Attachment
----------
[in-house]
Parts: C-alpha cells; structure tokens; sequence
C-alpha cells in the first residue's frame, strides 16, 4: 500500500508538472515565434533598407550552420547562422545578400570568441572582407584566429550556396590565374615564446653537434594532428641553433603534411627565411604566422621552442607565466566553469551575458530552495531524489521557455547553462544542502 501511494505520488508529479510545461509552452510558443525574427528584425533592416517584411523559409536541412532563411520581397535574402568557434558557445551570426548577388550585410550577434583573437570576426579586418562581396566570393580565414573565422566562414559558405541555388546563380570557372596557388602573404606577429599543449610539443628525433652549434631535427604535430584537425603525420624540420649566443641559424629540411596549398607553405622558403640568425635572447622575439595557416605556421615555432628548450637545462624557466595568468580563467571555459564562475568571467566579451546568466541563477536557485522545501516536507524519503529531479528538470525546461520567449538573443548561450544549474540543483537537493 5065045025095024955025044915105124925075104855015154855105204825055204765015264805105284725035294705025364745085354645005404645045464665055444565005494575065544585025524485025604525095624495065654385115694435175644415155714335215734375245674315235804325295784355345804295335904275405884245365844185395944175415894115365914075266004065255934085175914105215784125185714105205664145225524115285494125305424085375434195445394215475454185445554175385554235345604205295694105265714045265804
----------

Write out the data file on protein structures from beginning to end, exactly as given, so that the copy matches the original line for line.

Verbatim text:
[in-house]
Parts: C-alpha cells; structure tokens; sequence
C-alpha cells in the first residue's frame, strides 16, 4: 500500500508538472515565434533598407550552420547562422545578400570568441572582407584566429550556396590565374615564446653537434594532428641553433603534411627565411604566422621552442607565466566553469551575458530552495531524489521557455547553462544542502 501511494505520488508529479510545461509552452510558443525574427528584425533592416517584411523559409536541412532563411520581397535574402568557434558557445551570426548577388550585410550577434583573437570576426579586418562581396566570393580565414573565422566562414559558405541555388546563380570557372596557388602573404606577429599543449610539443628525433652549434631535427604535430584537425603525420624540420649566443641559424629540411596549398607553405622558403640568425635572447622575439595557416605556421615555432628548450637545462624557466595568468580563467571555459564562475568571467566579451546568466541563477536557485522545501516536507524519503529531479528538470525546461520567449538573443548561450544549474540543483537537493 5065045025095024955025044915105124925075104855015154855105204825055204765015264805105284725035294705025364745085354645005404645045464665055444565005494575065544585025524485025604525095624495065654385115694435175644415155714335215734375245674315235804325295784355345804295335904275405884245365844185395944175415894115365914075266004065255934085175914105215784125185714105205664145225524115285494125305424085375434195445394215475454185445554175385554235345604205295694105265714045265804